Network - Wireless & Wired Connections

Help & troubleshooting for network issues, including connecting your device to your home Wi-Fi network, connecting to public networks, troubleshooting wireless issues & ethernet connections, and optimizing streaming performance.
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KoolM1
Level 7

Wired connection on a mesh network same thing as Wi-Fi?

Here is the scenario: Two Google wi-fi routers connected as a mesh network. One is upstairs, connected to the modem. The other is downstairs, plugged in, acting as a node. The one that is downstairs has an ethernet cable connected to a TV or game console.

My question is, is the ethernet connection irrelevant? Will the speed be pretty much the same whether it is a wired connection or not since the downstairs router has to wirelessly receive data from the main router connected to the modem? What about reliability in signal?

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Bowers
Level 7

Re: Wired connection on a mesh network same thing as Wi-Fi?

Hello,


A wired connection is usually more reliable and faster (depends on the wired technologies) than a wireless connection. Consider less chance of packet loss in case of wired connection (because packets have to go over the air only once).

Steve Bowers

 

 

Roku for academic purposes at our school writemyessaytoday.net

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DBDukes
Community Streaming Expert

Re: Wired connection on a mesh network same thing as Wi-Fi?


@KoolM1 wrote:

Here is the scenario: Two Google wi-fi routers connected as a mesh network. One is upstairs, connected to the modem. The other is downstairs, plugged in, acting as a node. The one that is downstairs has an ethernet cable connected to a TV or game console.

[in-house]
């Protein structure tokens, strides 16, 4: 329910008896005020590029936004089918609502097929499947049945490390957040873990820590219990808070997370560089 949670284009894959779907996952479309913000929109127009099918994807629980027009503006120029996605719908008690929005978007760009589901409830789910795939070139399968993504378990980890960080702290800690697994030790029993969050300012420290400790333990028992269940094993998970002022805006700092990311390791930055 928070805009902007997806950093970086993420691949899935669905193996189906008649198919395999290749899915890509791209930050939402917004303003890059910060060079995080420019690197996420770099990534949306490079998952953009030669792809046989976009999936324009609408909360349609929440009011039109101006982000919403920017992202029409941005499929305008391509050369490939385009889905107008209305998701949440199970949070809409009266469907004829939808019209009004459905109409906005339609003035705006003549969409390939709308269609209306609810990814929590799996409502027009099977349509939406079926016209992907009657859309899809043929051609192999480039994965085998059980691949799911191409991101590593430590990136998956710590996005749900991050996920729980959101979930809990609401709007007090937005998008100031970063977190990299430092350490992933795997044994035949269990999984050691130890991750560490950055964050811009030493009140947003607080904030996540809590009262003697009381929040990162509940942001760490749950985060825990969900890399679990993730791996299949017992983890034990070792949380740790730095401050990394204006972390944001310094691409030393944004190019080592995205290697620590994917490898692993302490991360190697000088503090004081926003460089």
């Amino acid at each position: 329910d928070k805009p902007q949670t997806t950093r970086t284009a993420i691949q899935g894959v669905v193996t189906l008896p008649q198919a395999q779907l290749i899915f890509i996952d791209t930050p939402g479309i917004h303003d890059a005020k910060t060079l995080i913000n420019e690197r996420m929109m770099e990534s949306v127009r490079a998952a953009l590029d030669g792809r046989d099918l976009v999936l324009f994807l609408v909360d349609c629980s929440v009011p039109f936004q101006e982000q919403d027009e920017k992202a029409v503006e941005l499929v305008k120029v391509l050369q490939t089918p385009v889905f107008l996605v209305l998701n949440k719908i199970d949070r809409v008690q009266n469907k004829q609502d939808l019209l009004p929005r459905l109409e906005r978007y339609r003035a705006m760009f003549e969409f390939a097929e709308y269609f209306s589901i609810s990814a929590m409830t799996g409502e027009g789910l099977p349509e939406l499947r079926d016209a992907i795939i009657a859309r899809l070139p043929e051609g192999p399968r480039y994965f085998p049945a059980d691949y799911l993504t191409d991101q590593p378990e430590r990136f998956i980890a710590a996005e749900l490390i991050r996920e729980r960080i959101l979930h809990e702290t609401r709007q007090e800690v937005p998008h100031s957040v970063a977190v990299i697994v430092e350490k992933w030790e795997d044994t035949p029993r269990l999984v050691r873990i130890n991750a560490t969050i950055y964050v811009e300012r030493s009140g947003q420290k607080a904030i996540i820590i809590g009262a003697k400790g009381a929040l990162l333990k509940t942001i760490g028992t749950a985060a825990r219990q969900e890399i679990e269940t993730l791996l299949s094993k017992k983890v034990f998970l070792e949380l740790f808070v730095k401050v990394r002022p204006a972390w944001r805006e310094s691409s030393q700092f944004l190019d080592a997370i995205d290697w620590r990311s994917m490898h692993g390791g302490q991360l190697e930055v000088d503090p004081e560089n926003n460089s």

My question is, is the ethernet connection irrelevant? Will the speed be pretty much the same whether it is a wired connection or not since the downstairs router has to wirelessly receive data from the main router connected to the modem? What about reliability in signal?


As you suspect, the Ethernet connection on the downstairs device is simply a wired connection to a wireless connection. Will it be more reliable than simply connecting wirelessly? Sometimes it might, under the right scenario, as there is only one wireless connection in the mix rather than two. What @Bowers said is correct.

However, if the downstairs Google WiFi device were to go out, and if you're wired directly to that device, then you lose connectivity; if you're connected WiFi, and the nearest Google WiFi goes out, if your Roku (or whatever) can pick up a signal from another Google WiFi device, you'll stay connected, although degraded somewhat.

So, the answer its: it depends.

DBDukes
http://www.mystreaminglife.com/
Roku Community Streaming Expert

Help others find this answer and click "Accept as Solution."
Note: I am not a Roku employee.
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